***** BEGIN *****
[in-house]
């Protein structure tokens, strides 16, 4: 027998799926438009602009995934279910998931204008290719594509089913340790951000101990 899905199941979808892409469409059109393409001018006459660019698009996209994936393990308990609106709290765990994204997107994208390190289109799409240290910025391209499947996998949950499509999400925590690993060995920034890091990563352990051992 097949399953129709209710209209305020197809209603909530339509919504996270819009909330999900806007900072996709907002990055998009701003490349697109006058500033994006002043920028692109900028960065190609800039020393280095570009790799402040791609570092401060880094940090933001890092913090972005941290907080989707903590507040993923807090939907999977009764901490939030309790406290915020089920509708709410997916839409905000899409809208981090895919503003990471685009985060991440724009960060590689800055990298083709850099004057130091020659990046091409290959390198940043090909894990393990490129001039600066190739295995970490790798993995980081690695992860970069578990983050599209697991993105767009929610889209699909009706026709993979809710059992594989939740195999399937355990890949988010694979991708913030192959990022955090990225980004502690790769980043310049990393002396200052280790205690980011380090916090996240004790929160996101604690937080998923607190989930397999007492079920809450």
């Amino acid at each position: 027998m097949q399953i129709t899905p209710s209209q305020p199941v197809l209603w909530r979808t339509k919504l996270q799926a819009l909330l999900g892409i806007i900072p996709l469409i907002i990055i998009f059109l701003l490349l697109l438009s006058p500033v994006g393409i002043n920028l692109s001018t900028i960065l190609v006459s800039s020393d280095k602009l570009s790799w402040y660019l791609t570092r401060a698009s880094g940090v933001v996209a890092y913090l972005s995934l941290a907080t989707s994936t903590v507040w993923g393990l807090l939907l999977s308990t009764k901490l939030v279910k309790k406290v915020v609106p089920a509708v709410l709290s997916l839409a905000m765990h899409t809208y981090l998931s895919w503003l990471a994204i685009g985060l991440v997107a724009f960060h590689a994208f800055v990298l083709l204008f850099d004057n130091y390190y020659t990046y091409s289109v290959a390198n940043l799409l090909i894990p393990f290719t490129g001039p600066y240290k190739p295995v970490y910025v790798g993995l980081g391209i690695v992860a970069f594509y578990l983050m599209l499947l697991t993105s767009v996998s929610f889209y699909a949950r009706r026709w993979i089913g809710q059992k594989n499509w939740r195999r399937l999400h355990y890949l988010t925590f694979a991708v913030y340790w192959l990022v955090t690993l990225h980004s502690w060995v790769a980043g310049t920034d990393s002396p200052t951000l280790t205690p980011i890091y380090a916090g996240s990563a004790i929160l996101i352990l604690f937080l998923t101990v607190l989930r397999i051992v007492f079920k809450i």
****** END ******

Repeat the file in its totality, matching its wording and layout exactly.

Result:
[in-house]
């Protein structure tokens, strides 16, 4: 027998799926438009602009995934279910998931204008290719594509089913340790951000101990 899905199941979808892409469409059109393409001018006459660019698009996209994936393990308990609106709290765990994204997107994208390190289109799409240290910025391209499947996998949950499509999400925590690993060995920034890091990563352990051992 097949399953129709209710209209305020197809209603909530339509919504996270819009909330999900806007900072996709907002990055998009701003490349697109006058500033994006002043920028692109900028960065190609800039020393280095570009790799402040791609570092401060880094940090933001890092913090972005941290907080989707903590507040993923807090939907999977009764901490939030309790406290915020089920509708709410997916839409905000899409809208981090895919503003990471685009985060991440724009960060590689800055990298083709850099004057130091020659990046091409290959390198940043090909894990393990490129001039600066190739295995970490790798993995980081690695992860970069578990983050599209697991993105767009929610889209699909009706026709993979809710059992594989939740195999399937355990890949988010694979991708913030192959990022955090990225980004502690790769980043310049990393002396200052280790205690980011380090916090996240004790929160996101604690937080998923607190989930397999007492079920809450």
């Amino acid at each position: 027998m097949q399953i129709t899905p209710s209209q305020p199941v197809l209603w909530r979808t339509k919504l996270q799926a819009l909330l999900g892409i806007i900072p996709l469409i907002i990055i998009f059109l701003l490349l697109l438009s006058p500033v994006g393409i002043n920028l692109s001018t900028i960065l190609v006459s800039s020393d280095k602009l570009s790799w402040y660019l791609t570092r401060a698009s880094g940090v933001v996209a890092y913090l972005s995934l941290a907080t989707s994936t903590v507040w993923g393990l807090l939907l999977s308990t009764k901490l939030v279910k309790k406290v915020v609106p089920a509708v709410l709290s997916l839409a905000m765990h899409t809208y981090l998931s895919w503003l990471a994204i685009g985060l991440v997107a724009f960060h590689a994208f800055v990298l083709l204008f850099d004057n130091y390190y020659t990046y091409s289109v290959a390198n940043l799409l090909i894990p393990f290719t490129g001039p600066y240290k190739p295995v970490y910025v790798g993995l980081g391209i690695v992860a970069f594509y578990l983050m599209l499947l697991t993105s767009v996998s929610f889209y699909a949950r009706r026709w993979i089913g809710q059992k594989n499509w939740r195999r399937l999400h355990y890949l988010t925590f694979a991708v913030y340790w192959l990022v955090t690993l990225h980004s502690w060995v790769a980043g310049t920034d990393s002396p200052t951000l280790t205690p980011i890091y380090a916090g996240s990563a004790i929160l996101i352990l604690f937080l998923t101990v607190l989930r397999i051992v007492f079920k809450i």